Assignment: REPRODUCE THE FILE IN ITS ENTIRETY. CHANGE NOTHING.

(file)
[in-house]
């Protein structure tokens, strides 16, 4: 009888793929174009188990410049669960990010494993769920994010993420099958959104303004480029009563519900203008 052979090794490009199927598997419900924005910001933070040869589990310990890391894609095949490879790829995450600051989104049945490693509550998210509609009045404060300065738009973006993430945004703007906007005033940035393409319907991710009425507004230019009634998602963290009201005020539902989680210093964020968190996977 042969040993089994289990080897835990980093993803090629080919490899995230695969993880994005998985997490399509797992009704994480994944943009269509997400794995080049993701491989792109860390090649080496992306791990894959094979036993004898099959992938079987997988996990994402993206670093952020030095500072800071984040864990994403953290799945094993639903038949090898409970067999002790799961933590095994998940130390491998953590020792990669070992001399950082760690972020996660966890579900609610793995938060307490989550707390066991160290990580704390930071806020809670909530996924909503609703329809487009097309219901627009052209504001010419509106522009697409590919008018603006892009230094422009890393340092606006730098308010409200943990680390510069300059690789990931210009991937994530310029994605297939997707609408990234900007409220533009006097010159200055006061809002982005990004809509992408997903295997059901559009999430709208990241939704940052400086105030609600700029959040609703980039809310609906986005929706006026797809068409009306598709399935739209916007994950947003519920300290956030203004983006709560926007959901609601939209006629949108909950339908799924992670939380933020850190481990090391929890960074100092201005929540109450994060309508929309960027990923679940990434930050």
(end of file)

[in-house]
């Protein structure tokens, strides 16, 4: 009888793929174009188990410049669960990010494993769920994010993420099958959104303004480029009563519900203008 052979090794490009199927598997419900924005910001933070040869589990310990890391894609095949490879790829995450600051989104049945490693509550998210509609009045404060300065738009973006993430945004703007906007005033940035393409319907991710009425507004230019009634998602963290009201005020539902989680210093964020968190996977 042969040993089994289990080897835990980093993803090629080919490899995230695969993880994005998985997490399509797992009704994480994944943009269509997400794995080049993701491989792109860390090649080496992306791990894959094979036993004898099959992938079987997988996990994402993206670093952020030095500072800071984040864990994403953290799945094993639903038949090898409970067999002790799961933590095994998940130390491998953590020792990669070992001399950082760690972020996660966890579900609610793995938060307490989550707390066991160290990580704390930071806020809670909530996924909503609703329809487009097309219901627009052209504001010419509106522009697409590919008018603006892009230094422009890393340092606006730098308010409200943990680390510069300059690789990931210009991937994530310029994605297939997707609408990234900007409220533009006097010159200055006061809002982005990004809509992408997903295997059901559009999430709208990241939704940052400086105030609600700029959040609703980039809310609906986005929706006026797809068409009306598709399935739209916007994950947003519920300290956030203004983006709560926007959901609601939209006629949108909950339908799924992670939380933020850190481990090391929890960074100092201005929540109450994060309508929309960027990923679940990434930050």